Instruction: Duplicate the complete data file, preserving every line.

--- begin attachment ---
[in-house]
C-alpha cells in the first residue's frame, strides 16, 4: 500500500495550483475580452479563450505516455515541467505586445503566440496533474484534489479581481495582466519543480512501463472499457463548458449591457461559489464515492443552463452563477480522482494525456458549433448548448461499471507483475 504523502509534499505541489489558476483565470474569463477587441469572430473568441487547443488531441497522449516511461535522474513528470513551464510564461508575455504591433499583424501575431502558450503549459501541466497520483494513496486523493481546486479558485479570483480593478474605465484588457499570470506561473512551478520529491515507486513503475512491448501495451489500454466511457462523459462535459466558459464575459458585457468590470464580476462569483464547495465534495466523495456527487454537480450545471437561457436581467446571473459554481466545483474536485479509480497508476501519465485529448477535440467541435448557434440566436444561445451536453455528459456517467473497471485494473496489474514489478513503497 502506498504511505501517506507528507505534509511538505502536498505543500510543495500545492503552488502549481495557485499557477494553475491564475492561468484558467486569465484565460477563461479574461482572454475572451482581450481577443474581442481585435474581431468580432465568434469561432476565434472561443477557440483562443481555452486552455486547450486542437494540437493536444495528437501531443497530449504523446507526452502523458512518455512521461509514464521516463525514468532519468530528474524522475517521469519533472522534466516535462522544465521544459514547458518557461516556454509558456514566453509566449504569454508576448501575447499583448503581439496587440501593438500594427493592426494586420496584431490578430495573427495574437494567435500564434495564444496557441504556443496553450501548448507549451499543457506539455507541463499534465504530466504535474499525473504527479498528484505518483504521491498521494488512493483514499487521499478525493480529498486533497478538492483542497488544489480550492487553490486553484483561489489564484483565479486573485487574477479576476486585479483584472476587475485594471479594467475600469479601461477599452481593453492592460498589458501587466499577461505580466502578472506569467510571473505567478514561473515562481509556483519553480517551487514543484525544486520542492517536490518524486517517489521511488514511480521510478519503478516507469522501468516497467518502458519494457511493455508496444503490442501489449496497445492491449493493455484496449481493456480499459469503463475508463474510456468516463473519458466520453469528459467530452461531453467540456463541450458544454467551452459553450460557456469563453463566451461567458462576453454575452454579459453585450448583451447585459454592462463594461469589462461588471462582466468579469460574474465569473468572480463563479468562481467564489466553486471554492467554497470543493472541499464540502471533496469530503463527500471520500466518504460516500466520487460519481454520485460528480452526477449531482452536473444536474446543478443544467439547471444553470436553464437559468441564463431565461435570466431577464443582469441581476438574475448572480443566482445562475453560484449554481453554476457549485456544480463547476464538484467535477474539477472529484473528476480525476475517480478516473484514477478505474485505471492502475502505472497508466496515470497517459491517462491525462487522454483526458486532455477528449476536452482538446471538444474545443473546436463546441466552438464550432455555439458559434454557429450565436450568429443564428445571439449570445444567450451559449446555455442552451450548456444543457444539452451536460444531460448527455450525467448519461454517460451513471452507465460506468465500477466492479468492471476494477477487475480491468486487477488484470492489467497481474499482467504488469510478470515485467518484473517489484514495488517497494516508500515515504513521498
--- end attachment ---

[in-house]
C-alpha cells in the first residue's frame, strides 16, 4: 500500500495550483475580452479563450505516455515541467505586445503566440496533474484534489479581481495582466519543480512501463472499457463548458449591457461559489464515492443552463452563477480522482494525456458549433448548448461499471507483475 504523502509534499505541489489558476483565470474569463477587441469572430473568441487547443488531441497522449516511461535522474513528470513551464510564461508575455504591433499583424501575431502558450503549459501541466497520483494513496486523493481546486479558485479570483480593478474605465484588457499570470506561473512551478520529491515507486513503475512491448501495451489500454466511457462523459462535459466558459464575459458585457468590470464580476462569483464547495465534495466523495456527487454537480450545471437561457436581467446571473459554481466545483474536485479509480497508476501519465485529448477535440467541435448557434440566436444561445451536453455528459456517467473497471485494473496489474514489478513503497 502506498504511505501517506507528507505534509511538505502536498505543500510543495500545492503552488502549481495557485499557477494553475491564475492561468484558467486569465484565460477563461479574461482572454475572451482581450481577443474581442481585435474581431468580432465568434469561432476565434472561443477557440483562443481555452486552455486547450486542437494540437493536444495528437501531443497530449504523446507526452502523458512518455512521461509514464521516463525514468532519468530528474524522475517521469519533472522534466516535462522544465521544459514547458518557461516556454509558456514566453509566449504569454508576448501575447499583448503581439496587440501593438500594427493592426494586420496584431490578430495573427495574437494567435500564434495564444496557441504556443496553450501548448507549451499543457506539455507541463499534465504530466504535474499525473504527479498528484505518483504521491498521494488512493483514499487521499478525493480529498486533497478538492483542497488544489480550492487553490486553484483561489489564484483565479486573485487574477479576476486585479483584472476587475485594471479594467475600469479601461477599452481593453492592460498589458501587466499577461505580466502578472506569467510571473505567478514561473515562481509556483519553480517551487514543484525544486520542492517536490518524486517517489521511488514511480521510478519503478516507469522501468516497467518502458519494457511493455508496444503490442501489449496497445492491449493493455484496449481493456480499459469503463475508463474510456468516463473519458466520453469528459467530452461531453467540456463541450458544454467551452459553450460557456469563453463566451461567458462576453454575452454579459453585450448583451447585459454592462463594461469589462461588471462582466468579469460574474465569473468572480463563479468562481467564489466553486471554492467554497470543493472541499464540502471533496469530503463527500471520500466518504460516500466520487460519481454520485460528480452526477449531482452536473444536474446543478443544467439547471444553470436553464437559468441564463431565461435570466431577464443582469441581476438574475448572480443566482445562475453560484449554481453554476457549485456544480463547476464538484467535477474539477472529484473528476480525476475517480478516473484514477478505474485505471492502475502505472497508466496515470497517459491517462491525462487522454483526458486532455477528449476536452482538446471538444474545443473546436463546441466552438464550432455555439458559434454557429450565436450568429443564428445571439449570445444567450451559449446555455442552451450548456444543457444539452451536460444531460448527455450525467448519461454517460451513471452507465460506468465500477466492479468492471476494477477487475480491468486487477488484470492489467497481474499482467504488469510478470515485467518484473517489484514495488517497494516508500515515504513521498